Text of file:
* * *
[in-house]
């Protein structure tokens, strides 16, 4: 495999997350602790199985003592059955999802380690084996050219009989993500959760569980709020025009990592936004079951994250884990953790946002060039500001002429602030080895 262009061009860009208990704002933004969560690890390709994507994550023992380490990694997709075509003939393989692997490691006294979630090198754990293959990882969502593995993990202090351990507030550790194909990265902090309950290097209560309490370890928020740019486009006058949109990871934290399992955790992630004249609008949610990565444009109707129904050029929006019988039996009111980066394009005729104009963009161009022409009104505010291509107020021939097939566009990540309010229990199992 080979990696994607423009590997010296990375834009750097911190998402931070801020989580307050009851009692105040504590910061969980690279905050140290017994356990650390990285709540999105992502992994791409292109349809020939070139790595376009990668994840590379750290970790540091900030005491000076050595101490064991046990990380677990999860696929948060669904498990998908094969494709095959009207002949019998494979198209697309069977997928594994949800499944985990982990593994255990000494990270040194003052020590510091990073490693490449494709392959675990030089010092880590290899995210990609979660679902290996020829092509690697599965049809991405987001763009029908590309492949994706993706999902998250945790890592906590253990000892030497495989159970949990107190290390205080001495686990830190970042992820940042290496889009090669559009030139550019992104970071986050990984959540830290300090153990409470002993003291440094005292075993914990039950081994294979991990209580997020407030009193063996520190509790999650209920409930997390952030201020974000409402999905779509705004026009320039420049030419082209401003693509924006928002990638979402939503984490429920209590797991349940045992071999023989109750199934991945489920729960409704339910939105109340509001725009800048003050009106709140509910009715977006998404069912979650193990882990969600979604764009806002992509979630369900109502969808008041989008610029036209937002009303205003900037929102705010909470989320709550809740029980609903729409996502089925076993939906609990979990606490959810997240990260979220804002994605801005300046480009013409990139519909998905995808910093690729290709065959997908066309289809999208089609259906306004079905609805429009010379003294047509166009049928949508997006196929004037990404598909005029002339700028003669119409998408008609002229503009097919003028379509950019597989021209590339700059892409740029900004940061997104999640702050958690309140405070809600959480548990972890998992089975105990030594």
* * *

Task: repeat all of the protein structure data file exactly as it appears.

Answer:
[in-house]
């Protein structure tokens, strides 16, 4: 495999997350602790199985003592059955999802380690084996050219009989993500959760569980709020025009990592936004079951994250884990953790946002060039500001002429602030080895 262009061009860009208990704002933004969560690890390709994507994550023992380490990694997709075509003939393989692997490691006294979630090198754990293959990882969502593995993990202090351990507030550790194909990265902090309950290097209560309490370890928020740019486009006058949109990871934290399992955790992630004249609008949610990565444009109707129904050029929006019988039996009111980066394009005729104009963009161009022409009104505010291509107020021939097939566009990540309010229990199992 080979990696994607423009590997010296990375834009750097911190998402931070801020989580307050009851009692105040504590910061969980690279905050140290017994356990650390990285709540999105992502992994791409292109349809020939070139790595376009990668994840590379750290970790540091900030005491000076050595101490064991046990990380677990999860696929948060669904498990998908094969494709095959009207002949019998494979198209697309069977997928594994949800499944985990982990593994255990000494990270040194003052020590510091990073490693490449494709392959675990030089010092880590290899995210990609979660679902290996020829092509690697599965049809991405987001763009029908590309492949994706993706999902998250945790890592906590253990000892030497495989159970949990107190290390205080001495686990830190970042992820940042290496889009090669559009030139550019992104970071986050990984959540830290300090153990409470002993003291440094005292075993914990039950081994294979991990209580997020407030009193063996520190509790999650209920409930997390952030201020974000409402999905779509705004026009320039420049030419082209401003693509924006928002990638979402939503984490429920209590797991349940045992071999023989109750199934991945489920729960409704339910939105109340509001725009800048003050009106709140509910009715977006998404069912979650193990882990969600979604764009806002992509979630369900109502969808008041989008610029036209937002009303205003900037929102705010909470989320709550809740029980609903729409996502089925076993939906609990979990606490959810997240990260979220804002994605801005300046480009013409990139519909998905995808910093690729290709065959997908066309289809999208089609259906306004079905609805429009010379003294047509166009049928949508997006196929004037990404598909005029002339700028003669119409998408008609002229503009097919003028379509950019597989021209590339700059892409740029900004940061997104999640702050958690309140405070809600959480548990972890998992089975105990030594």